I am confused and just need some confirmation about calculating the relative variable importance value for the co-variates I used in AIC model selection procedures. I know that there is this one discussion but it doesn’t quite confirm explicitly enough what I should do.

Burnham and Anderson (2002) describe a simple way to quantify variable importance.

Page 168: Estimates of the relative importance of predictor variables

xj can best be made by summing the AIC weights across all the models

in the set where variable j occurs.However, to use this method, one must have an equal number of models for each variable; otherwise, some variables will be over represented or under represented resulting in biased relative importance values.

Page 169: When assessing the relative importance of variables using sums of the AIC weights, it is important to achieve a balance in the number of models that contain each

variable j.Does this mean if I have a set of models with their model weights from AIC procedure (these are not ranked by weight, just the order I created them):

`1 INTERCEPT 2 REPRO TIME 3 REPRO TIME R*T 4 REPRO TIME WR 5 REPRO TIME WR WR*R 6 REPRO TIME WR WR*T 7 WR`

To calculate the relative variable weight I would sum up the weight for each incident that TIME was in the models and I would do so for each of the other variables. However, this is not completely correct right? Because there is not a balance in the number of models that contain each variable right? So, to correct for this I would then divide the sum of these weights by the number of models that had that variable. (Kittle et al 2008 “the scale-dependent impact of wolf predation risk….” does this). So, for instance if the sum of the weights for time was .75 I would divide it by 5 because it was in 5 of the models, likewise, WR would be divided by 4.

It seems like a silly question but it really changes the results and interpretation from my analysis. Because for instance, WR

T is only in 1 model and it comes out to be in one of the top models so it has a high model weight, but Time and Repro are also in this top model but also in 4 other candidate models. So dividing the weight of T & R by 5 reduces the importance of T or R from (0.999), giving them a RVI of 0.2 and the RVI to WRT value of 0.7. Is that right?In addition to this, my next question would be – do you do this over JUST the “BEST” (within 2AIC or what ever criteria) models or over all 7 regardless of what surfaced to the top? I used MuMIn package and use the importance command, but then when you use the get best models, it asks if you want to recalculate the importance which then it recalculates for just the top models. Which is more appropriate to use? This doesn’t make sense when only 1 model is the best. I would then assume it should be calculated over all models.

**Answer**

This is some further advise/discussion I was given:

AIC RIW can only be calculated from a balanced candidate model set. If you have 3 variables (e.g. repro, time & WR) then the balanced set (without interactions) is

```
repro
time
WR
repro + time
repro + WR
time + WR
repro + time + WR
intercept only
```

the number of models in the set is 2 to the power of the number of explanatory variables (in this case = 8)

with 2-way interactions your candidate model set ALSO includes the following (i.e. in addition to those above)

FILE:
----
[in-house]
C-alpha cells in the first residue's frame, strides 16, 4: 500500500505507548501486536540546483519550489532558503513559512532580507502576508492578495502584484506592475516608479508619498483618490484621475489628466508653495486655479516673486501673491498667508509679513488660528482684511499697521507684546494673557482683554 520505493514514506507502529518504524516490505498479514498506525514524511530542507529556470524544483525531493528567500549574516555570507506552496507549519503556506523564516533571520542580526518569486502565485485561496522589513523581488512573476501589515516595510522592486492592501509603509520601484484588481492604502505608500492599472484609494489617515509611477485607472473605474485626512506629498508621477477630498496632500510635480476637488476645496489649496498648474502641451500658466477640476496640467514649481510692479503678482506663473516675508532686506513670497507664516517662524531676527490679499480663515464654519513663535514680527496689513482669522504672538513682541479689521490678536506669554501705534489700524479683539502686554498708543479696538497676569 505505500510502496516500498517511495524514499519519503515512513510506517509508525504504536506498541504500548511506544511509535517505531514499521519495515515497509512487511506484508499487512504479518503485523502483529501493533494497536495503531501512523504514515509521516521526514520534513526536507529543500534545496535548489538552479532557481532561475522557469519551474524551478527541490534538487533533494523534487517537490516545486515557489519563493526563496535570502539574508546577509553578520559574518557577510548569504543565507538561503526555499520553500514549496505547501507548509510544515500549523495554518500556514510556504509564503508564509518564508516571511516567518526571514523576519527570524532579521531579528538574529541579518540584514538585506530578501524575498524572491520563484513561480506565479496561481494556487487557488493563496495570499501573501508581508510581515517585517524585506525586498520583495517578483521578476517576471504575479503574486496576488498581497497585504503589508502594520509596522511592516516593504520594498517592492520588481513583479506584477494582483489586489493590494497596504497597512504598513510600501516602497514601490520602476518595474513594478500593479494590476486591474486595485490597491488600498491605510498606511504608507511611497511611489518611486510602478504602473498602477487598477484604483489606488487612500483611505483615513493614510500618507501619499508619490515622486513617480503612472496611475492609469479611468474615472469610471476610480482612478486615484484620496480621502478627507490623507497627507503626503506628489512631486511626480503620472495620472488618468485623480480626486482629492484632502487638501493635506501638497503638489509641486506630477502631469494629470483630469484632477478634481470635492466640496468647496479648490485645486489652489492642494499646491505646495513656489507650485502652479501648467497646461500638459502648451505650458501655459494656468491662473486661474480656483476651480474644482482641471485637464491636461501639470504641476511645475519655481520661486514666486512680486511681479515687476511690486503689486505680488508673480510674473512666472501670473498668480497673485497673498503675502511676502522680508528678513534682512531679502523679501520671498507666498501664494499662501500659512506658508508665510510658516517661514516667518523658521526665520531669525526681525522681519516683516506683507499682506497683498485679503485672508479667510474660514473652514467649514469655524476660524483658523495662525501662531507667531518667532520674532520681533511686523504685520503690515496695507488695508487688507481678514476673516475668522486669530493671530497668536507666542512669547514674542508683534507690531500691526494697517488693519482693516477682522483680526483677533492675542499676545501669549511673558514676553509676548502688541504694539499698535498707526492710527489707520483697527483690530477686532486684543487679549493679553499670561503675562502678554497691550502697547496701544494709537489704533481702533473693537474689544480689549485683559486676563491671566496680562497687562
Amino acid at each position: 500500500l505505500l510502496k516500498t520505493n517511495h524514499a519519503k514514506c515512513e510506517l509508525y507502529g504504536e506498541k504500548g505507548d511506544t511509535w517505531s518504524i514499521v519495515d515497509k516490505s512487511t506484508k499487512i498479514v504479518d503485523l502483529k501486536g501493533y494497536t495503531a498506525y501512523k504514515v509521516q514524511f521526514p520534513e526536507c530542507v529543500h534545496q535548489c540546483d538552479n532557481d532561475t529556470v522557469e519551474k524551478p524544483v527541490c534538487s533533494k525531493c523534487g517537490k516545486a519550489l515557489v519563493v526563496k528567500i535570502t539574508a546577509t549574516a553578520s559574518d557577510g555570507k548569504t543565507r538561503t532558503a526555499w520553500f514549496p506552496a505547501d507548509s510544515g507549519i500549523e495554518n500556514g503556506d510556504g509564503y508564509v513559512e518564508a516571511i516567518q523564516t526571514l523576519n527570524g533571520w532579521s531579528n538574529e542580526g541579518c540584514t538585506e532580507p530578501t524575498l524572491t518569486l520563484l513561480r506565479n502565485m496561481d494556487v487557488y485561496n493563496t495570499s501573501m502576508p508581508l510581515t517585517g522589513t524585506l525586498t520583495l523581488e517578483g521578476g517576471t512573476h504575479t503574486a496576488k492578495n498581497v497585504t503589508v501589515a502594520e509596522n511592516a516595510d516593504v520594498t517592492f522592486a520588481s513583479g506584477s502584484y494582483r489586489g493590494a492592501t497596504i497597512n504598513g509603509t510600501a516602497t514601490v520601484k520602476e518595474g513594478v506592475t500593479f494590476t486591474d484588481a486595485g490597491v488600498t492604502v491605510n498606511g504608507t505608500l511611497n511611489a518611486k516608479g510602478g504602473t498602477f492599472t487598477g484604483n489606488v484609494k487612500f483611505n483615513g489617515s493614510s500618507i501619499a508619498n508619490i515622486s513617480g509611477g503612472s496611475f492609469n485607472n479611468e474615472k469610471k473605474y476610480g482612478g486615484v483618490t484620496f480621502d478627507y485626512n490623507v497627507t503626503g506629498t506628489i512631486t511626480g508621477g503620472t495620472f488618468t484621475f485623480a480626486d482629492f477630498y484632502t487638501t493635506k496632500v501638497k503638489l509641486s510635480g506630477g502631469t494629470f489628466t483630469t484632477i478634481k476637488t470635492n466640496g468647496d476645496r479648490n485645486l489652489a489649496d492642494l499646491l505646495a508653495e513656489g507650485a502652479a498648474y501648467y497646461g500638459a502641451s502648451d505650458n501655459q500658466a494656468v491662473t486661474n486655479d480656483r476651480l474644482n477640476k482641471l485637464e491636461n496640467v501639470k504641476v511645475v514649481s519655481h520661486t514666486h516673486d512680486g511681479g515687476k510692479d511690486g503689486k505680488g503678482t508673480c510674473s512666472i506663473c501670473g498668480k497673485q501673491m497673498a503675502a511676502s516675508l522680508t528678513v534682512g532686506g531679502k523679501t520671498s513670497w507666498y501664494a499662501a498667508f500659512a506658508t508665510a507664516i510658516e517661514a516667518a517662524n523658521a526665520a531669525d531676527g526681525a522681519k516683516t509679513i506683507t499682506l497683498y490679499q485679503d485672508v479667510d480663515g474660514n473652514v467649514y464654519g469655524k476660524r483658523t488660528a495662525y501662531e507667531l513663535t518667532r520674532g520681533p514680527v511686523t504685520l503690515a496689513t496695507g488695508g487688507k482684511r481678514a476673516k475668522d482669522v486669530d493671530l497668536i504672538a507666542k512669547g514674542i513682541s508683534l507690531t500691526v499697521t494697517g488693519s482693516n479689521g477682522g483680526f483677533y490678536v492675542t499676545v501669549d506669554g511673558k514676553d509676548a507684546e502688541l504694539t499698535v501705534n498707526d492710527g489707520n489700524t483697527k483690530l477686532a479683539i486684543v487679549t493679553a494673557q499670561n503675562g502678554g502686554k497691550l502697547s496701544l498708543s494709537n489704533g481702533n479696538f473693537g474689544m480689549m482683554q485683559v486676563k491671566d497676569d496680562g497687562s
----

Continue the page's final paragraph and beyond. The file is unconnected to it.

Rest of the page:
```
repro + time + repro*time
repro + WR + repro*WR
time + WR + time*WR
repro + time + WR + repro*time
repro + time + WR + repro*WR
repro + time + WR + time*WR
```

If you want the 3-way interaction, then you would ALSO add this to all of the models described above.

Each variable relative importance weight is then the SUM of ALL AIC-weights from models that contain that variable. Because AIC-weights are standardized to sum to one within a candidate model set, then RIW for each variable can range from 0 to 1.

Do not divide the result by the number of models it is contained in – it is the total sum. I would only use these for balanced candidate model sets; I wouldn’t use RIW for a smaller number of models.

*NOTE* that if you include interactions, then you **can only compare the RIWs of main effects with each other**, and you can only compare the **RIWs of interactions with each other**. You **cannot** compare main effect RIWs with interaction RIWs (because main effects are present in more models than interactions).

FYI: a strong explanatory variable will have a RIW of around 0.9, moderate effects of around 0.6-0.9, very weak effects of around 0.5-0.6 and below that, forget about it. For interactions, a strong effect could be >0.7, moderate >0.5.

If you’re not using RIWs then simply look at your model table and see if you get consistent improvements in AIC when you add specific variables, and by how much. Strong effects will often give you improvements in AIC of >5, moderate 2-5 and weak 0-2. If you don’t get an improvement at all, then it isn’t explaining anything.

if you don’t have a balanced candidate set, but DO have the AIC weights (which it appears you do), then you can simply use the ratios of these to determine the strength of support for one model over another. E.g. if you have model 1 with AIC-weight of 0.7 and model 2 with an AIC-weight of 0.15; then model 1 has 4.6 times more support from the data than model 2 (0.7/0.15). You can use this to assess the relative strength of variables as they go in and out of models. But you don’t NEED to do these calculations – and can simply refer the reader to the table. Especially if you have a dominant model; or a series of models at the top that all contain a particular variable. Then it is simply obvious to everyone that it is important.

**Attribution***Source : Link , Question Author : Kerry , Answer Author : Kerry*